A natural curiosity about people and a passion for information are qualities that helped land a University of Wisconsin-Stout student a national award and the opportunity to showcase her research paper on a big stage.
Leah Stasieluk, a human development and family studies major, presented at the Coordinating Council of Honor Societies function at the American Association of Family and Consumer Sciences annual conference June 26 in Dallas, Texas. Her study, “Work Related Travel and Intimate Partner Relationships,” was chosen as the recipient of the CCHS Undergraduate Research Paper Award.
“It is a huge honor,” Stasieluk said. “When I submitted my research to this conference, I did not think I would receive the award at all. I figured it would just be great practice to submit.”
Excitement and nerves were flowing for Stasieluk, who presented to about 40 people. “It was such an amazing experience, and I met so many incredible people. It was scary at first to give my presentation. I had five pages of notes printed out but ended up barely using them. After all, I did spend a full semester on this project,” she said.
The research paper, an independent project by Stasieluk, focuses on how intimate partner relationships are affected when one of the partners is required to travel overnight for work. It centers on how closeness, tension, fun, and affectionate and quality interactions are affected by that type of travel.
“I found that the transition period, when a person is returning from one trip and preparing for the next all in less than 24 hours, was when tension between couples as well as closeness was highest,” Stasieluk said.
“I have always been interested in people and understanding why they do the things they do. I am also very interested in relationships. My father traveled for work a ton when I was a child. I remember him coming and going for anywhere between a single night and a month at a time. This really caught my attention because I had personal experience that was relatable,” Stasieluk said.
Stasieluk credits her research mentor, Assistant Professor Andrea Swenson, and the university with her success on the paper.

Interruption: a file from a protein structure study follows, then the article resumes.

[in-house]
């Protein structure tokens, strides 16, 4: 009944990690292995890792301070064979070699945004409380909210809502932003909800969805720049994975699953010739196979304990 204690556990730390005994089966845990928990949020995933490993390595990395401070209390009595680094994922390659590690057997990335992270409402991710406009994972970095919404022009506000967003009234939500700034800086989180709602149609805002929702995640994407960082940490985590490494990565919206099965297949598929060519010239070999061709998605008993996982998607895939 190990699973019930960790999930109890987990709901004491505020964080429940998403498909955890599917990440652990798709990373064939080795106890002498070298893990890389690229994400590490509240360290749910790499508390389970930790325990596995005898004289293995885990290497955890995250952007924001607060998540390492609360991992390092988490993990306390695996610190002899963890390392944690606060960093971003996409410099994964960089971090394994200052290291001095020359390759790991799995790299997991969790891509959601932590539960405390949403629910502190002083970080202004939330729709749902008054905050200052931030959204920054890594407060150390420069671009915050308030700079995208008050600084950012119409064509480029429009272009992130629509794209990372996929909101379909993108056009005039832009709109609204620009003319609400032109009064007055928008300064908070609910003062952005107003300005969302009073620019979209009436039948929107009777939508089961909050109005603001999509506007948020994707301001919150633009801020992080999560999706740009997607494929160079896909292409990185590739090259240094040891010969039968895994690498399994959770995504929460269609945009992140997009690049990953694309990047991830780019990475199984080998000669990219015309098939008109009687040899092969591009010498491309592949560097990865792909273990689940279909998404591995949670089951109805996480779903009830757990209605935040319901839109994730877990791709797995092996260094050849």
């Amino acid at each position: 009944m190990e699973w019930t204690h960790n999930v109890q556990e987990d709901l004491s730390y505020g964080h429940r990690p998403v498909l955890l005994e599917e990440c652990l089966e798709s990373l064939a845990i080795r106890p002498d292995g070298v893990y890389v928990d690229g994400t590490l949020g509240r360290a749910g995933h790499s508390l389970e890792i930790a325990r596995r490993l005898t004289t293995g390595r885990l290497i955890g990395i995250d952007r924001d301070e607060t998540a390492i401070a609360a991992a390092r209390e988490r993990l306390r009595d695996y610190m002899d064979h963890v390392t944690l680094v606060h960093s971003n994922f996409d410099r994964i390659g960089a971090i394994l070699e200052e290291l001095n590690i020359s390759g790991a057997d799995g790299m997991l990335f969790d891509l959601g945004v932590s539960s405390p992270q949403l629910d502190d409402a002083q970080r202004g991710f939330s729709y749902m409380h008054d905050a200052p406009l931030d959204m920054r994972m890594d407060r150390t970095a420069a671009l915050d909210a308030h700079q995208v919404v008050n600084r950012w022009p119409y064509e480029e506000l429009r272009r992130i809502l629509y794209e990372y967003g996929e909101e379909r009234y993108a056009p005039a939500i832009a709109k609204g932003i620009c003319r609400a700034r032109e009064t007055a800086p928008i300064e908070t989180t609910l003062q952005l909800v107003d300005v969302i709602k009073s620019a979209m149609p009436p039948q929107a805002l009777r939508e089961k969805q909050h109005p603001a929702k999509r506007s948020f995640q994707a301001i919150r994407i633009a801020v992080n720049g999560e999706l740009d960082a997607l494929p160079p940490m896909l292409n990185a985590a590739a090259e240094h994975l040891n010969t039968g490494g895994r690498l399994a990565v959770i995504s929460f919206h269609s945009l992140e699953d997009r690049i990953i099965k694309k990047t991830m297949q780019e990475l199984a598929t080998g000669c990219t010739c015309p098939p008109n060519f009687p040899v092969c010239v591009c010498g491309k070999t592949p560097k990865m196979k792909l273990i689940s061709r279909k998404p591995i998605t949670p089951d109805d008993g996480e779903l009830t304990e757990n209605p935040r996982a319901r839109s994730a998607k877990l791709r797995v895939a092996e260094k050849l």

“My major at UW-Stout taught me a lot about people and different ways to help,” Stasieluk said. “I have always liked writing, but UW-Stout gave me the opportunity to expand my confidence and improve my skills even more.”
The Edina, Minn., native began the summer as an intern at Bridger Orthopedics in Bozeman, Mont. After two weeks, she was hired full time and began her new position July 11. She provides hands-on assistance to occupational and physical therapists while also observing patients.
Stasieluk, who graduated in May, plans to pursue a doctorate degree in occupational therapy beginning in fall 2018.
She offers some advice to other UW-Stout students. “Seize every opportunity you can. You can always go back to where you were, but you may never get the chance again to try something new,” she said.
Stasieluk’s travel expenses to Dallas were funded in part by the Office of Research and Sponsored Programs at UW-Stout.
She was a member of UW-Stout’s Tau chapter of Phi Upsilon Omicron, the honor society for family and consumer sciences.
Also attending the conference was Professor Emeritus Carolyn Barnhart, the UW-Stout Tau chapter adviser and past president of the American Association of Family and Consumer Sciences.
Top: Leah Stasieluk presents her research at a national conference in June in Dallas, Texas.
Second: Leah Stasieluk, right, holds her CCHS Undergraduate Research Paper Award with Melissa Martin, executive director of the Phi Upsilon Omicron National Honor Society.
Bottom: Leah Stasieluk does some sightseeing in Montana, where she interned earlier this summer and began a full-time job July 11.